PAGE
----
The Masai Mara National Reserve covers some 1,510 square kilometres in south-west Kenya and is one of Africa’s greatest wildlife reserves. It is the northern-most section of the Mara-Serengeti ecosystem, spanning 25,000 square kilometres across Tanzania and Kenya. It is bounded by the Serengeti National Park to the south, the Siria escarpment to the west, and Masai pastoral ranches to the north, east and west. Together with the Serengeti National Park in Tanzania, this reserve forms Africa’s most diverse and most spectacular eco-system.
The reserve is named in honour of the Maasai people (the ancestral inhabitants of the area). They use the Maasia word “Maa” which means “spotted” to describe the pattern of scattered trees and scrub over vast tracts of savanna, which are often punctuated with cloud shadows.
“Hidden in the glorious wildness like unmined gold.”
― John Muir
The romance of the Mara lies in its ‘big skies’, vast savanna plains, wildlife spectacles such as the annual wildebeest migration, associations with films like ‘Out of Africa’, an abundance of wildlife as far as the eye can see and the unmistakable roar of hot air balloons rising from the early morning mist on the plains.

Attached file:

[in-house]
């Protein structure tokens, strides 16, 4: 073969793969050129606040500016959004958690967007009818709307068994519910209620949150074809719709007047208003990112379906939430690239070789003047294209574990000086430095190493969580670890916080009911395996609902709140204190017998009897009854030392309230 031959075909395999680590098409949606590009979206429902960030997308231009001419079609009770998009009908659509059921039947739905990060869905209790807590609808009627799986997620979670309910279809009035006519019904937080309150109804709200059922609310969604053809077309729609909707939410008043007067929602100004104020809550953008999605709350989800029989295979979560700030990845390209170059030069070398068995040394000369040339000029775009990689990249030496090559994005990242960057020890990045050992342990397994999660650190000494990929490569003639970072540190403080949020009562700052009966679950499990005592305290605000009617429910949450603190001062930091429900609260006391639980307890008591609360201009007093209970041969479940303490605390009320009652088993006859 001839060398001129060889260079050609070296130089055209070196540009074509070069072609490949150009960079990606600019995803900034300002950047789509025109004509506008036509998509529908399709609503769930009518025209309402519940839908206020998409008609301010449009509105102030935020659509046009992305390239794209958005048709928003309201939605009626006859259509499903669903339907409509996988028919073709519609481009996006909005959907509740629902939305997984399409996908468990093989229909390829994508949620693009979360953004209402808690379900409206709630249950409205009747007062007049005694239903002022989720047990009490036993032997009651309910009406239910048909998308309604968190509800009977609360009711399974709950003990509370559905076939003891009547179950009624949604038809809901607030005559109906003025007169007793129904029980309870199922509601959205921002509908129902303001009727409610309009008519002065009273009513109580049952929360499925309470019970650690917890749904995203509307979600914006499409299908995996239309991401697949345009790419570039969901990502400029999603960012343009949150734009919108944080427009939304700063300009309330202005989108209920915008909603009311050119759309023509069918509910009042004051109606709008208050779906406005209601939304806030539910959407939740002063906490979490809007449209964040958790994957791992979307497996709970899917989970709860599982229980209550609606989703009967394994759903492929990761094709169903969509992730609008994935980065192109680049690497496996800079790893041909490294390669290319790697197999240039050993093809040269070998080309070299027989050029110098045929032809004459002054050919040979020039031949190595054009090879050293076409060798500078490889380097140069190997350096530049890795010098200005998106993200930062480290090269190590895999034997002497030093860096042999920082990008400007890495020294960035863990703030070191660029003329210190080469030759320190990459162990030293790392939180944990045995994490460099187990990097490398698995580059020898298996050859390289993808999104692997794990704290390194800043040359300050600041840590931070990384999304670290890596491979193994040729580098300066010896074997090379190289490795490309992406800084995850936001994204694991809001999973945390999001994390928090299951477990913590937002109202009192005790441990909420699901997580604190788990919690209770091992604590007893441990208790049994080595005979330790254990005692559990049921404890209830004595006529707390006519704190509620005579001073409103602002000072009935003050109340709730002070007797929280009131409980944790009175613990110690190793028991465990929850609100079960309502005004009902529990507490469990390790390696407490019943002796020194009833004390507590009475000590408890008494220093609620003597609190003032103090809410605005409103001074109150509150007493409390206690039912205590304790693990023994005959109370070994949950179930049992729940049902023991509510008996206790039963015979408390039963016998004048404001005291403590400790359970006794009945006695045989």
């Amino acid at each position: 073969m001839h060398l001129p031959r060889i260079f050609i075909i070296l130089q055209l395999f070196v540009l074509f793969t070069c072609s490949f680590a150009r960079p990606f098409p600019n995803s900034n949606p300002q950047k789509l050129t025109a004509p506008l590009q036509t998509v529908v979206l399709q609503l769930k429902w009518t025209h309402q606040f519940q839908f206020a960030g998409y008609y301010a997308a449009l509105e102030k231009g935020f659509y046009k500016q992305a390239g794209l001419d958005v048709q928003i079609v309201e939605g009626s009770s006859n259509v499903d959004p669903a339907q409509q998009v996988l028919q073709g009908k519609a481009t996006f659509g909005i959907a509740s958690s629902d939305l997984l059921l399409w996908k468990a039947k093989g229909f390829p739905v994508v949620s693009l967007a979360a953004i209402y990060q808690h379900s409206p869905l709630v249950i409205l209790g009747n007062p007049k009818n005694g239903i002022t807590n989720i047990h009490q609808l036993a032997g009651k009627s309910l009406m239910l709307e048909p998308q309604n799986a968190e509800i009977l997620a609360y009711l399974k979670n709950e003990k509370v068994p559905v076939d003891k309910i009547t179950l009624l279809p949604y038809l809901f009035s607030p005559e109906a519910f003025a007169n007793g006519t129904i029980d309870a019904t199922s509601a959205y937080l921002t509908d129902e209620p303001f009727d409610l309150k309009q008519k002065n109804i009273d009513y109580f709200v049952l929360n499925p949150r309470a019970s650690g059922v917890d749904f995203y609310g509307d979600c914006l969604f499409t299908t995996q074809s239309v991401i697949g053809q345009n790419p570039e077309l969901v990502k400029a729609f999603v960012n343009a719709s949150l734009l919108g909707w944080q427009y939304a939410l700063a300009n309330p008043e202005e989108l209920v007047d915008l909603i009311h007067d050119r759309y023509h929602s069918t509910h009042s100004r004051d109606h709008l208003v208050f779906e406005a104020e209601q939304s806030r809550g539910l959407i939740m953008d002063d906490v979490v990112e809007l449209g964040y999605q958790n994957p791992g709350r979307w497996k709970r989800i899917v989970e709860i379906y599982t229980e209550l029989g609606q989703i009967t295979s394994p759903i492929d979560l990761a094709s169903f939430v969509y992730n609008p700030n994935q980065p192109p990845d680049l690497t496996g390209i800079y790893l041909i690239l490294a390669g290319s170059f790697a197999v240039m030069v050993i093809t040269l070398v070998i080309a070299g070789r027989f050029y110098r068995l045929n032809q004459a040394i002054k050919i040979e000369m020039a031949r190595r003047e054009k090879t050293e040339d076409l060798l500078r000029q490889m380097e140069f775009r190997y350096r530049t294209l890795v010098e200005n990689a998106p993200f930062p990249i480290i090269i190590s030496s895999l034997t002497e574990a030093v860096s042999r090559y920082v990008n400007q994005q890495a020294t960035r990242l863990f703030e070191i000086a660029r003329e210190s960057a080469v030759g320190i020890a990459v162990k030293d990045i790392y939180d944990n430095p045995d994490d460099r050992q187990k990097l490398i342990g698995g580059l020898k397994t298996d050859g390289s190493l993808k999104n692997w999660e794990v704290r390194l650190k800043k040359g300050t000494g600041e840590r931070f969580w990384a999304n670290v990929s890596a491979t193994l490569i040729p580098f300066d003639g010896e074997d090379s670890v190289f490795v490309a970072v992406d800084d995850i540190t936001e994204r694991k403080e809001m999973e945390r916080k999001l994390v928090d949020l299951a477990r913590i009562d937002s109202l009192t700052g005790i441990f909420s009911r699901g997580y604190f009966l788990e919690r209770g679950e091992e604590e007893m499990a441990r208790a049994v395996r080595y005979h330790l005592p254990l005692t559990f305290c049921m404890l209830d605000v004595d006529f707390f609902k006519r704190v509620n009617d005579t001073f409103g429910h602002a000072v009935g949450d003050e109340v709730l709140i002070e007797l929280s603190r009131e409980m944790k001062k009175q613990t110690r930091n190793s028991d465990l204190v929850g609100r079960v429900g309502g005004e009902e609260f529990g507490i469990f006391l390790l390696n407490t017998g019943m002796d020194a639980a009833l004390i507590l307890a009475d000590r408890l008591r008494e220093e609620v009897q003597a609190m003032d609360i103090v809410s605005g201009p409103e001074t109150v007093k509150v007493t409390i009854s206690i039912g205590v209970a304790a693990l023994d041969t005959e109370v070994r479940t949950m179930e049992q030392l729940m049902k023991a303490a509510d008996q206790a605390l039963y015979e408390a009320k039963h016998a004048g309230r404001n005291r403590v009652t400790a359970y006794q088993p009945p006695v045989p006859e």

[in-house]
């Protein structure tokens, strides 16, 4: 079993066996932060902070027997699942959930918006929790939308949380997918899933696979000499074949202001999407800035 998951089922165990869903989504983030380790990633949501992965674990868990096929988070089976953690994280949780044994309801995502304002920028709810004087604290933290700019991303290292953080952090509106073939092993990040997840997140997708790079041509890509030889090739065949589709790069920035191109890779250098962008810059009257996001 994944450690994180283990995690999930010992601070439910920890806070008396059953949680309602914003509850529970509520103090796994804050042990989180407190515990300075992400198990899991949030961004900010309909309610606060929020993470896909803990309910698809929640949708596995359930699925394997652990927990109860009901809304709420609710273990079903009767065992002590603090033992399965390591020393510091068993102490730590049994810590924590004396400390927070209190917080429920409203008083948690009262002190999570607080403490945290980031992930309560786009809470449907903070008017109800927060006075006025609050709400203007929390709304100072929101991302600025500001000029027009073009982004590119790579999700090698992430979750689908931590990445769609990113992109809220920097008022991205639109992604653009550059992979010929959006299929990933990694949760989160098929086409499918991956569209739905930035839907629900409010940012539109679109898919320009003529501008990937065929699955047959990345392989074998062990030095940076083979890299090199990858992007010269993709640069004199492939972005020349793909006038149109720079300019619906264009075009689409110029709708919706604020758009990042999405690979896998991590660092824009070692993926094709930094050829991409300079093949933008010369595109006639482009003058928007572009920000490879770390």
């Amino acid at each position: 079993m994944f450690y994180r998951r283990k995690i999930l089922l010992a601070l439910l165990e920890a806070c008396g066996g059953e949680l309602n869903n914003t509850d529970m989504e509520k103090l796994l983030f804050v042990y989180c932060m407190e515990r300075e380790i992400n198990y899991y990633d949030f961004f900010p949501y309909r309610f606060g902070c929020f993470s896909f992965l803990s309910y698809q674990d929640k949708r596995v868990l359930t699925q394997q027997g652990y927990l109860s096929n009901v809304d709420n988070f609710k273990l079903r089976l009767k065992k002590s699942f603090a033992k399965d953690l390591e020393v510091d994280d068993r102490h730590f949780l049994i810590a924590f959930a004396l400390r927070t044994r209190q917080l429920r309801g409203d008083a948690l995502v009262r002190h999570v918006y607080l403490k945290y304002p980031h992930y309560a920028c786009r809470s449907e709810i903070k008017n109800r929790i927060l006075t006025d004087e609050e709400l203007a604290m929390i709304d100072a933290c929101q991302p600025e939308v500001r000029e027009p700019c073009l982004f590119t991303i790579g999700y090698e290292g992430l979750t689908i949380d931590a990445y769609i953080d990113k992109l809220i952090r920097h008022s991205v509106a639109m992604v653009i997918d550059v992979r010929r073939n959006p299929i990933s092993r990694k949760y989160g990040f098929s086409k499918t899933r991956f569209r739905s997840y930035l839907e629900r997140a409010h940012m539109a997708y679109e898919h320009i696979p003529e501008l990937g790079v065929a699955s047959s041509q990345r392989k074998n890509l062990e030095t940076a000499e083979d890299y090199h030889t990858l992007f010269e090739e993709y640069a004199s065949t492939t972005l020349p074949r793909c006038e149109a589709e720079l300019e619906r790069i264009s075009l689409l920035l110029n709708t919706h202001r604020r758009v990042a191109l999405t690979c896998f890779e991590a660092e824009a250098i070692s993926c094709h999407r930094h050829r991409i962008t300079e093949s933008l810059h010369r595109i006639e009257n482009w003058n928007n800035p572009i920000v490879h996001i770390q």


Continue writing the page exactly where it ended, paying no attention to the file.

One aspect of wildlife photography which CNP’s Lou Coetzer has impressed upon us is that we need to show depth and versatility in our wildlife photography, so that when we compile a portfolio it shows the photographers skill, versatility and insight. So in that vein, moving away from the “big cats”, this post shows you some of the wonderful vistas and scenes we immersed ourselves in.
On the afternoon of our arrival at Kitchwa Tembo, we were greeted by this pride of Lions lying very close to the airstrip.
I took the next image a few days later looking north from the west bank of the Mara river from the” & Beyond” Conservancy quite close to where the Leopard cub was killed by the Lion pride. There was a reasonable flow of water in the river though it was not as strong as I expected after all the rain we had each night. Needless to say the reptilian terror is ever present.
The light was challenging as, for the most part, it was heavily overcast. Every now and then the sun would break through the cloud cover illuminating the grasslands. Even when the syn was out, the moisture haze complicated the focusing. The next image is of a Lioness wandering over the grasslands towards the Mara river with her cubs running three steps for her every one. The ubiquitous Topis were in the background.
There are numerous Topis on the grasslands. During daylight hours they are too alert and too fast for the Lions to catch and the adults are too big for the Cheetahs. At night the game changes. Often the Hyaenas catch the Topis asleep in the grass. This was a daylight silhouette of a few Topis. A black control point placed on the foreground helped to emphasis the silhouette.